Aunt Bertha, Scrooge, and Michelangelo
A toothless man in his mid-thirties with creased, olive skin and chocolate eyes stopped me. “See geysers?” I shook my head affirmatively. “Here ... tomorrow ... four o’clock ... morning ... yes!”
It was still night when I met with a handful of other tourists in San Pedro de Atacama and confirmed the truth: Fernando spoke only halting English and none of us spoke Spanish. Even so, we quickly bonded with the help of elaborate, expressive sign language.
Fernando herded us like a shepherd; our small group huddled together under a sky filled with more stars than I knew existed. He enthusiastically offered small cardboard boxes, poking them toward our hands. “Eat – yes?”
“Breakfast, Fernando? You brought breakfast?”
“YES!” He seemed childlike and genuinely eager to please.
Before climbing into Fernando’s car I swept my arms in circles toward the sky. “I’ve never seen anything like this! So many stars …”
“No pole-loo-shun.” He smiled and nodded vigorously, his greasy hair swinging over his forehead like a black mop.
I dropped the appropriate number of pesos in his hand. He promised, through gestures and broken English, to drive us to a sterile, remote area of the uninhabited Atacama Desert in his four-wheel-drive vehicle to see the geyser field called El Tatio (literally “the grandfather”). This was my first trip to the Andes Mountains of northern Chile; I knew nothing and trusted him implicitly.
As we bounced over mineral-encrusted earth, I sat in the front seat next to Fernando. “Why did we start so early?” His quizzical look prompted me to re-state my question. “Why four o’clock?”
He squinted, hoping to find words. “Early … see steam. Sunrise … winds take away.”
We arrived at the edge of the geothermic field just as the sun’s earliest glow outlined the massive volcanic mountains surrounding us. Columns of steam rose from the hard, lifeless earth, erupting from holes of various sizes – some as small as the drain in my bathroom sink back home, others as large as manholes in the streets of New York City.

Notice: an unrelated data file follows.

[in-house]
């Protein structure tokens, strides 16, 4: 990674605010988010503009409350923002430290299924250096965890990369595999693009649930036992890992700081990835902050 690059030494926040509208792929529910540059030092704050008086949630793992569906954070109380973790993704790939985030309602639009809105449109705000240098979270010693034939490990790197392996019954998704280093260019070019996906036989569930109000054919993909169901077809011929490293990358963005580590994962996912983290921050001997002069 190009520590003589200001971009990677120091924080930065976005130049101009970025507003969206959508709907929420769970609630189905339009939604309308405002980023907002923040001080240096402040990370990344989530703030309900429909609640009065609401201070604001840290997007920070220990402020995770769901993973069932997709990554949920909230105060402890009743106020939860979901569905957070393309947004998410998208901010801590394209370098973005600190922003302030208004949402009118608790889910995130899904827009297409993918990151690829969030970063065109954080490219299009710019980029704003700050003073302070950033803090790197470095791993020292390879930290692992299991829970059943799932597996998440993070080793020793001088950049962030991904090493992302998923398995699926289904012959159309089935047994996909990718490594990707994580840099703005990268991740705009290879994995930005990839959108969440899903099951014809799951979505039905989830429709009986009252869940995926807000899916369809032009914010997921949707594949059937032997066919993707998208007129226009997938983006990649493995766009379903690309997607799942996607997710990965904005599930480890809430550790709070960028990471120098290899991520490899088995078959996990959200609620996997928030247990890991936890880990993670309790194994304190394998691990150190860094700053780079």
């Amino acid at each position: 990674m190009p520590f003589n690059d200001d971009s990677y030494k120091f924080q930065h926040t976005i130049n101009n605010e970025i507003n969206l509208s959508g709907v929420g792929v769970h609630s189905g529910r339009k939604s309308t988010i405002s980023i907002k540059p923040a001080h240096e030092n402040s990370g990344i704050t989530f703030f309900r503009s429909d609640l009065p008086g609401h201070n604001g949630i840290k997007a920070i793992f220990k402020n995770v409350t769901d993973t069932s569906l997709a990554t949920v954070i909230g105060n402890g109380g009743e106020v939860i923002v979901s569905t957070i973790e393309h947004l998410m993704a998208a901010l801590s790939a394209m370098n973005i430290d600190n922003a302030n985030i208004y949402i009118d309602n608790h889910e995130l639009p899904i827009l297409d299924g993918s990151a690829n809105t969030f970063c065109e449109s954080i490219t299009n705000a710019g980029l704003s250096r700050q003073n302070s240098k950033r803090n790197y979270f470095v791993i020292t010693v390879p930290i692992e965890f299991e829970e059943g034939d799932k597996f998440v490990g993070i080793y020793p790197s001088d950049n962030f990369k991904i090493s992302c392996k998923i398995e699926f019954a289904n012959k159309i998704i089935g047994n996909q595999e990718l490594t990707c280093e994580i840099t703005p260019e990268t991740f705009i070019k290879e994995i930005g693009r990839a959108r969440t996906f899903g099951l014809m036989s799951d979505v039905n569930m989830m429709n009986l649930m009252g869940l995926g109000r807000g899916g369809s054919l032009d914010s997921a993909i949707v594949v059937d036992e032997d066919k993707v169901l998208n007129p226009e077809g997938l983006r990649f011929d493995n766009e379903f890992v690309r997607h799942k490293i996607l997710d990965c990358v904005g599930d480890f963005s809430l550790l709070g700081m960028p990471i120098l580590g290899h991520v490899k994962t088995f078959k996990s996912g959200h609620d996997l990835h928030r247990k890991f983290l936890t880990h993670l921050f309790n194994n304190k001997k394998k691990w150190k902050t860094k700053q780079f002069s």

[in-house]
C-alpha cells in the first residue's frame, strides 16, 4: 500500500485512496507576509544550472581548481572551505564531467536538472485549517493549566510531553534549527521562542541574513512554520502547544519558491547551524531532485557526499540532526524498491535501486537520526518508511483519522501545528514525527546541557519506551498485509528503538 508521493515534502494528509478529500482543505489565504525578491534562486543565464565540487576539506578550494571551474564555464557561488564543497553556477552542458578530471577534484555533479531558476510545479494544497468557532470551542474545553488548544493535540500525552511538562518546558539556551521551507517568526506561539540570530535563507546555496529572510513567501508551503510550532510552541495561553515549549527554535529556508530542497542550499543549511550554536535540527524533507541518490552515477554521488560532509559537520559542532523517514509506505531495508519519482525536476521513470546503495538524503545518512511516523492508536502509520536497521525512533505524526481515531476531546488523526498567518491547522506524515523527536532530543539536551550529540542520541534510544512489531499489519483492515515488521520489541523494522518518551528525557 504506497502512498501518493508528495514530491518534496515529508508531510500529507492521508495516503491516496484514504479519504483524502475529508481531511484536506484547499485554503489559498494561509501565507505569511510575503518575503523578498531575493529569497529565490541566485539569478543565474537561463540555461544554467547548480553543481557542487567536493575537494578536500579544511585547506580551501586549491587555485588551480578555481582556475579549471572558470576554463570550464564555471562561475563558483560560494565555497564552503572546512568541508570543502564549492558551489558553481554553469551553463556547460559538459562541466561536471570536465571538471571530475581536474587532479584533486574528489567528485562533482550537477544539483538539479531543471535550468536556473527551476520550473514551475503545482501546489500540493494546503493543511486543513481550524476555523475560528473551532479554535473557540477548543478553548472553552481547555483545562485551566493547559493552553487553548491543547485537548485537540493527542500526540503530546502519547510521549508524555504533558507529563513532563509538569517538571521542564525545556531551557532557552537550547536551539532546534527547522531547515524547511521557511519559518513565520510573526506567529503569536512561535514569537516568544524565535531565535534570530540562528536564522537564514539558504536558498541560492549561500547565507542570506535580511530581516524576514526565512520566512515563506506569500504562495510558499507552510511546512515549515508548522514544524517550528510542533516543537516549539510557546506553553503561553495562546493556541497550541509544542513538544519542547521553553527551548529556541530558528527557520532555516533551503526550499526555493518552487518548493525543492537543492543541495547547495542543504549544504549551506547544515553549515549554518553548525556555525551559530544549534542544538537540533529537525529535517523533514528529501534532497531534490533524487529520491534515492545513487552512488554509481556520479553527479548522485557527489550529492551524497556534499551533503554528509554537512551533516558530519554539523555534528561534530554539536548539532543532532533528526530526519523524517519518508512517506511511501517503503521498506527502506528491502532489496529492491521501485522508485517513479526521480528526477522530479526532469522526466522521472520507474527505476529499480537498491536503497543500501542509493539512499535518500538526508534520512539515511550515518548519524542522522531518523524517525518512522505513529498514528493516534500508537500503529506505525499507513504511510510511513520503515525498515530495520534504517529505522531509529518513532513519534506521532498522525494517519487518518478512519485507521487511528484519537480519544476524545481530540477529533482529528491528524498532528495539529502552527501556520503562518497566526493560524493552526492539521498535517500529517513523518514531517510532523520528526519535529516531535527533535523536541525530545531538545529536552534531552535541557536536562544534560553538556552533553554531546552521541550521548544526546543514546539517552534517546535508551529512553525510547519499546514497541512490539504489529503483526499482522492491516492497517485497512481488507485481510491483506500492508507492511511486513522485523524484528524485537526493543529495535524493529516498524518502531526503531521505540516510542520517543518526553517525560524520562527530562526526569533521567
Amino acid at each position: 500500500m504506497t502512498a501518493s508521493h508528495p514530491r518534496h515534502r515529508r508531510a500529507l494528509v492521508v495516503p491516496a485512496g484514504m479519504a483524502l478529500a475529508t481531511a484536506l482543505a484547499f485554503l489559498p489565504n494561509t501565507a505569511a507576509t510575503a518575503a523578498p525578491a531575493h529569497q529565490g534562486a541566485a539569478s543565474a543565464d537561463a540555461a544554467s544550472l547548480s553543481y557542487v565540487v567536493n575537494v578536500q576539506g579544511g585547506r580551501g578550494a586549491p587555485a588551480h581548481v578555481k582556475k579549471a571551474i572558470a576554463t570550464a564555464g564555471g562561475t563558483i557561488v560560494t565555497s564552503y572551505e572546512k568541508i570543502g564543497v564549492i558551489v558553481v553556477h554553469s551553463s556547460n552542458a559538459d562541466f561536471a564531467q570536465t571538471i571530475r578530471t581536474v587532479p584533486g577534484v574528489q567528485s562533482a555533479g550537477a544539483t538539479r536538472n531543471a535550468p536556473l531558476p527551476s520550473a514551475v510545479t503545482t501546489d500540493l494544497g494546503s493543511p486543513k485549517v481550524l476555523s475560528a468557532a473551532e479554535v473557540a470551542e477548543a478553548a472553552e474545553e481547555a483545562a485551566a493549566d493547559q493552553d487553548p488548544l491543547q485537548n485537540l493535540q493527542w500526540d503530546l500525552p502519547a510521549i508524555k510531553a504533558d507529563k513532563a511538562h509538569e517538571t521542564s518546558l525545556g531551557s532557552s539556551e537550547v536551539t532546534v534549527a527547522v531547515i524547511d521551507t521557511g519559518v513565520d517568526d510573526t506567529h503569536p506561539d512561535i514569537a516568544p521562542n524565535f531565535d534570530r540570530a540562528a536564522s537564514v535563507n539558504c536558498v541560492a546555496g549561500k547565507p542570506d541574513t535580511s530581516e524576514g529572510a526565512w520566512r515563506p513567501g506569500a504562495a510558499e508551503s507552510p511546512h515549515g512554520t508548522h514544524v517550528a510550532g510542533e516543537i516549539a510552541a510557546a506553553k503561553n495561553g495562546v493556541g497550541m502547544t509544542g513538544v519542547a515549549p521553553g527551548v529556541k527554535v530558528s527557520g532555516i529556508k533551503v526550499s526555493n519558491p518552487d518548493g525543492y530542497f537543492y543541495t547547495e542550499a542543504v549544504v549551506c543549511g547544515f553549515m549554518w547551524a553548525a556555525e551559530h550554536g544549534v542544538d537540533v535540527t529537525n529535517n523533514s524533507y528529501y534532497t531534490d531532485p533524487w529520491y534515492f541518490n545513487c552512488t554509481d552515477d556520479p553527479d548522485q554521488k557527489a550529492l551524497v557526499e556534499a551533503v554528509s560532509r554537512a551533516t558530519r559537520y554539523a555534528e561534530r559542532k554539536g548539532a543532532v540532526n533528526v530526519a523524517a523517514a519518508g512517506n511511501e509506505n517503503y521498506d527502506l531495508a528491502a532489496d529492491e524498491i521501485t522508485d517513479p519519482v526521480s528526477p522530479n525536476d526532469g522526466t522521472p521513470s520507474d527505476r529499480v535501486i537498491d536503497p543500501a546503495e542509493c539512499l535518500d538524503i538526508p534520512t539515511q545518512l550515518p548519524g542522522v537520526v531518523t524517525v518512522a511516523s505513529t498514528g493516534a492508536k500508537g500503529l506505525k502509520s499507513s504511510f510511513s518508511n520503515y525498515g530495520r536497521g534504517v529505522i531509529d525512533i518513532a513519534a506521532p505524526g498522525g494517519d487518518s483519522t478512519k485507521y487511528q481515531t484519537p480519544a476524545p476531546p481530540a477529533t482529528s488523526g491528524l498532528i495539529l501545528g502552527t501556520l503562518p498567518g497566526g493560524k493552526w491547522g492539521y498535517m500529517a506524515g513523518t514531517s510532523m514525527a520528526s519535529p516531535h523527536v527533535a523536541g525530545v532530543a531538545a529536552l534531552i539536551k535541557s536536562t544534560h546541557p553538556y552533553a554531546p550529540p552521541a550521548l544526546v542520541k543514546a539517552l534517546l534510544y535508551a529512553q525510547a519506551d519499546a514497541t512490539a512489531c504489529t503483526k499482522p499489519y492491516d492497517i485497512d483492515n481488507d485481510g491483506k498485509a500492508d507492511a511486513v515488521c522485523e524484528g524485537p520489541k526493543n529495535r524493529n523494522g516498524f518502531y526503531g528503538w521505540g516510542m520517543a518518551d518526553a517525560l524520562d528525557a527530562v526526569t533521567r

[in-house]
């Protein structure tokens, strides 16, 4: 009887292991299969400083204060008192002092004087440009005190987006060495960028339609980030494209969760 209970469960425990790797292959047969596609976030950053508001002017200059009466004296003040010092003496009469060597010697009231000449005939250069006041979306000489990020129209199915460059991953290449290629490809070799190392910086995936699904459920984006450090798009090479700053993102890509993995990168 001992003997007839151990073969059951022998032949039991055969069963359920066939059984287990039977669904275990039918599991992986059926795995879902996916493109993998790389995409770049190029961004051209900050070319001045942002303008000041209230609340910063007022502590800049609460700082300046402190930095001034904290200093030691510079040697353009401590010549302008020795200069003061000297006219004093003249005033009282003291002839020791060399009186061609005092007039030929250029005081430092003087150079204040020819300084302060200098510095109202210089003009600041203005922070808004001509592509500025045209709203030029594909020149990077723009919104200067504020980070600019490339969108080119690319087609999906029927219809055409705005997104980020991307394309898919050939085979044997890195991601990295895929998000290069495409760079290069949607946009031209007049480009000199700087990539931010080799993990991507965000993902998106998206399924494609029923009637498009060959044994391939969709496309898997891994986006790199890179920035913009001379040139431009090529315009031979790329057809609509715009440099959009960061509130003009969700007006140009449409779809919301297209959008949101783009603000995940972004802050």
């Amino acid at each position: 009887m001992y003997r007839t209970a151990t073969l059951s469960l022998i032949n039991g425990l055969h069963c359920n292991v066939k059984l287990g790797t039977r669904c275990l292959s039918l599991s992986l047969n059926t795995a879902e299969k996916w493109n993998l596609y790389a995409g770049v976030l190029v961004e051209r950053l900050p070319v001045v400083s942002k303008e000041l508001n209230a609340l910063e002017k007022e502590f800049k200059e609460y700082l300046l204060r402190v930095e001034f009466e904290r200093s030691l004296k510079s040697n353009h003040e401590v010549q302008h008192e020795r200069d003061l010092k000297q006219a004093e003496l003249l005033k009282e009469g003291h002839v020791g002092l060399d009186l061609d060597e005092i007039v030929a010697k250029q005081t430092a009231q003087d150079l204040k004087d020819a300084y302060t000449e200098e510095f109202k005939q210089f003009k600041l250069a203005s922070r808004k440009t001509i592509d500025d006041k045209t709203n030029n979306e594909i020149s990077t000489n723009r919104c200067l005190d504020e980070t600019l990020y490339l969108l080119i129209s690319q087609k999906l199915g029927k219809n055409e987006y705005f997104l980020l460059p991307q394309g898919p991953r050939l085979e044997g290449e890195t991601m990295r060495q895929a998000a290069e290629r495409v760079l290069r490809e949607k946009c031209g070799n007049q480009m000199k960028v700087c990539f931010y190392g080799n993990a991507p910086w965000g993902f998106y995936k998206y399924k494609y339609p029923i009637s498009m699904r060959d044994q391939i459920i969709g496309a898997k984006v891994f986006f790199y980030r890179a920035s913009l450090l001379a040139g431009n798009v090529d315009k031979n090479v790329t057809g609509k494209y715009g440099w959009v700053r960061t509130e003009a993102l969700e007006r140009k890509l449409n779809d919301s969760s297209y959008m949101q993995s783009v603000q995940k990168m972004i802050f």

Each had a personality of its own. Some blew steam like tea kettles - the Aunt Bertha types. Others boiled furiously - the Scrooges of the bunch. Still others - the Michalengelos - spewed peach, yellow, and lavender-colored sprays into the air as if creating an extemporaneous display at an art fair.
“Eighty active,” Fernando explained. “Some fumeroles, also.” I would soon learn that fumeroles were holes where vapors escaped when water had already evaporated.
Fernando climbed out of the car and gestured for us to follow. “Come!” We tip-toed on stones across a steamy stream to discover pools of acrid-smelling mud bubbling like thick, black oatmeal.
“Thin … careful!” I appreciated the warning to watch for potential weak spots where I might step through the crust and unwittingly become a thickly-coated tar baby like the one that tempted Br’er Rabbit in the Uncle Remus tale.
A few adventurous souls had come without a guide, and were languishing in swimsuits in a rocky pool. “Most boil,” Fernando explained. “Here … warm.”
This was true wilderness: no parking lots or barricaded paths interrupted the landscape. As the largest geyser field in the southern hemisphere and third largest in the world, its volcanic eruptions gurgled and glowed in the increasing morning light, spewing and spraying as they’d probably done for eons.
I felt very small, knowing the earth roiled beneath me, and began snapping pictures to capture the height of the geysers’ expressiveness before daytime winds carried the columns of steam away.
First I snapped some Aunt Bertas – small holes where compressed steam spewed and spit in anticipation of a tea party that never materialized.
Then I recorded a few Scrooges – cauldron-sized-holes where water writhed and bubbled furiously with something akin to almost-explosive anger.
Finally, I captured a variety of Michelangelos on video – mid-sized holes where pastel spray-paints created ever-flowing, thirty-inch-tall fountains.
Fernando motioned for us to walk through the field. I stepped this way and that, marveling at each new discovery. No wonder this place was called “the grandfather.” Here in the Atacama, the driest and most Mars-like desert in the world, a fiery primeval stew beneath the earth provided a reminder of the earth’s origins dating to the beginning of time.
El Tatio offered a few glimpses of our planet’s inner secrets that day, through this extended family of Aunt Berthas, Scrooges, and Michelangelos - messengers from earth’s fiery core.
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